As the world digitizes and software is eating the world, there is a growing expectation to have on-demand and customizable services for both enterprise and end users. As an end user, we expect sub-millisecond latency and jitter when playing online. We want to hear the goal at the same time as our neighbor when watching a game; and above everything, we want the video and audio to be stable when doing a video call.
All these things, and many more, require a lot of automation and orchestration. Software Defined Networking (SDN) is a piece to the puzzle. In this first post, we’ll provide an overview of the role it plays and how it has transformed the way communication service providers operate their network.
A brief history of SDN
The more we connect objects, the simpler the underlying connectivity should be, becoming a commodity that no one should have to pay attention to. Internet of Things (IoT) is a catalyst offering many possibilities and setting the bar for a high degree of networking automation (else operations will not scale).
Furthermore, as data has become a currency—and as data analytics, machine learning and artificial intelligence (AI/ML) are on the rise—the network needs to be efficient both from a capacity and a reliability perspective.
SDN is about separating the control plane and the forwarding plane, enabling network control to become programmable and centralized and the underlying network elements abstracted from the applications and services.
In the early days of SDN, it was associated with OpenFlow, which is a protocol that can be used to realize L2/L3 switching, firewalls, and many more by leveraging a generic table-based pipeline. Network controllers can administer and configure the switches’ forwarding plane, as long as the vendor ecosystem implements and exposes the OpenFlow APIs. That way, based on the need or use case, the forwarding plane could be (re)configured dynamically through remote and centralized administration.
Expected outcome of SDN
The promise of SDN is to reduce the administration overhead of managing networks, making them more agile to adapt and adjust based on demand or need, through a centralized controller.
Some other expectations of SDN could include:
Provide visibility over the network state and enable service assurance (close/open-loop).
Adjust the network on demand or dynamically to deliver services or meet defined SLA.
Configure the network to enable or disable traffic patterns (i.e., traffic steering).
Configure the network to fulfill the needs of new workloads, and automagically enable cross-workload communication.
Remove the service specific network configuration when it is decommissioned, and adjust impacted network elements accordingly.
Telco expectation, and reality
SDN has indeed been very appealing to the communication service providers.
They saw the opportunity to:
Move from complete vendor stack (lock-in) to a multi-vendor environment, increasing competition within the vendor space and potentially reducing capital investment.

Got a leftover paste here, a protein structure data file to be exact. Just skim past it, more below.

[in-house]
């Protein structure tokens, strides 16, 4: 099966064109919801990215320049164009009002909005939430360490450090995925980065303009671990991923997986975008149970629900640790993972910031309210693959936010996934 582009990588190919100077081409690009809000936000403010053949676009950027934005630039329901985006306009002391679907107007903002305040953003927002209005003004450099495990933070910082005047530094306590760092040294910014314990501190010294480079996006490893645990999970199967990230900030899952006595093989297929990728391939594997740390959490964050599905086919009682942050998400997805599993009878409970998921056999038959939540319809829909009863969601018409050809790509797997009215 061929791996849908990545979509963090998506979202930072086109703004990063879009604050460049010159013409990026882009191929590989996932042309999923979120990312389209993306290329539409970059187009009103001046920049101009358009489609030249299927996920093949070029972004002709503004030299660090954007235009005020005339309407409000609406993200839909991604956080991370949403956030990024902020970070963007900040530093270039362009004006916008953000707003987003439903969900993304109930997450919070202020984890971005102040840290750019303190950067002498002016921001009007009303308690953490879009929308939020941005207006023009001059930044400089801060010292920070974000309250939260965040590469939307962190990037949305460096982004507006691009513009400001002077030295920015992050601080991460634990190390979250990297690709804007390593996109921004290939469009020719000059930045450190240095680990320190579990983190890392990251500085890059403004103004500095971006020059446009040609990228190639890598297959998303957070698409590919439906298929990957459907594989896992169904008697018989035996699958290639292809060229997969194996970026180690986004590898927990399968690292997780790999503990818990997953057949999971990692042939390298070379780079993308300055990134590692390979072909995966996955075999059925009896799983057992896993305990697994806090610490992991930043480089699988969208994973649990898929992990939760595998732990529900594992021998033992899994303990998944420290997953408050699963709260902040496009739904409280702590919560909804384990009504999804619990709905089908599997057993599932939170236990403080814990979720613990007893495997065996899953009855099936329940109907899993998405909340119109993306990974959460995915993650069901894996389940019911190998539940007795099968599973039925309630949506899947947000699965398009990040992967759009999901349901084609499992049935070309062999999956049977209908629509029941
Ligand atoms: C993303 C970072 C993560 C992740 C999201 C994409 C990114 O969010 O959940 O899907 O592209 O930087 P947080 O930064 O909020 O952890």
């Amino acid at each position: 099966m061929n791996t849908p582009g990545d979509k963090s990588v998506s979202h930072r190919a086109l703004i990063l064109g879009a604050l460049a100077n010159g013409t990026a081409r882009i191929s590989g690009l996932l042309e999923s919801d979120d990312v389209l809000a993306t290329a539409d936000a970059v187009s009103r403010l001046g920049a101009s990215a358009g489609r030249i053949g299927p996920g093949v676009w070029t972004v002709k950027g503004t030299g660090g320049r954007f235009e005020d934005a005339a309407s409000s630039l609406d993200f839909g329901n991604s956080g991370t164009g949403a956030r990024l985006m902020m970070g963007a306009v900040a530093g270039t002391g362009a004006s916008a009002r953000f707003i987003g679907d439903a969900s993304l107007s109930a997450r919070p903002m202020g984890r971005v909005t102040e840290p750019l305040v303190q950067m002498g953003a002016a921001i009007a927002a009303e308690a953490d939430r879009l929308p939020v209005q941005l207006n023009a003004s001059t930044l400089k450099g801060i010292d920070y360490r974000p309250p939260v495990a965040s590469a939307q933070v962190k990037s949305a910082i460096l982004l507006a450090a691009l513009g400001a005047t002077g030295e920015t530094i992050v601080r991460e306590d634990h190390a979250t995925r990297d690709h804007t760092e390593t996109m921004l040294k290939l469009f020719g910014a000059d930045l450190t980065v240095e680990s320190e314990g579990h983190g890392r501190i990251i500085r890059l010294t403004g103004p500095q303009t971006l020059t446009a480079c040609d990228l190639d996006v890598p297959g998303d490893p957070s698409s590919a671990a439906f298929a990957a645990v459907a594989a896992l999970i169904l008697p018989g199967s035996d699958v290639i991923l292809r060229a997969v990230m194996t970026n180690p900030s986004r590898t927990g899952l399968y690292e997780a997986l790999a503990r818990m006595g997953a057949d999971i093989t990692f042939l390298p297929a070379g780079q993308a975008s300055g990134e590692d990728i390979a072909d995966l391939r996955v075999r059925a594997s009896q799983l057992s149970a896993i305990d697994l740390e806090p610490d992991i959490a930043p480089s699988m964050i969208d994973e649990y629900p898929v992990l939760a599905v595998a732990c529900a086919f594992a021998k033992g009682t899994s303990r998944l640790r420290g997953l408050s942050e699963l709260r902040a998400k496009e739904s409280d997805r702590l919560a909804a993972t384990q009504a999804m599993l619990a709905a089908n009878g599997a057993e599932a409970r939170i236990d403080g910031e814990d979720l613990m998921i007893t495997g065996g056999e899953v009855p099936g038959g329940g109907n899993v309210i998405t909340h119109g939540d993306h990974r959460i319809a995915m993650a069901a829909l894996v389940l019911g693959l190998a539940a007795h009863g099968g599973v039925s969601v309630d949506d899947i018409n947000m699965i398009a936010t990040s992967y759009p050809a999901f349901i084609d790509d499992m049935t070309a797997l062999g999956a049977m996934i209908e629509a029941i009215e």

Make the network programmable and reactive to event/failure, enabling close/open-loop (through more or less advanced AI/ML), resulting in a reduction of operational expenditure.
But of course, it doesn’t happen overnight, because:
The need to upskill network engineers to program the network and/or to build platforms enabling overall orchestration and control (basically, for them to become software architect and developer).
Now that telco wants a multi-vendor environment that is interoperable, they no longer adopt the software suite provided by vendors to manage the end to end services their solution provides. So managing and supporting the integration of the various vendor network elements, and making them work in harmony become their responsibility.
Network engineers have to arm wrestle with their network vendor partners so they expose programmable APIs (backward-compatible as the network element version evolves).
A little after the invention of OpenFlow, SDN was broadened with the adoption of other network programmable protocols enabling configuration of network elements remotely, and providing additional pieces to the puzzle:
NETCONF (XML over SSH) - rfc4741 - 2006.
RESTCONF (XML/JSON over HTTP - REST) - rfc8040 - 2017.
gMNI/gNOI (gRPC over HTTP2) - 2018.
This is a non-exhaustive list, but these are the ones I see really driving momentum.
NETCONF brought many things enabling remote network configuration; to name a few:
Client-server connection-oriented session with SSH.
Democratization of YANG as a data modeling language (displacing the vendor defined XML schema-based configuration definition).
Remote Procedure Call (RPC) based operations.
Standardization of RPCs to query and configure a network element’s configuration/state.
Notion of state and datastore: configuration and operation datastore respectfully tracking the declarative requested state, versus the actual runtime state.
Network monitoring with a notification framework, subscription-based.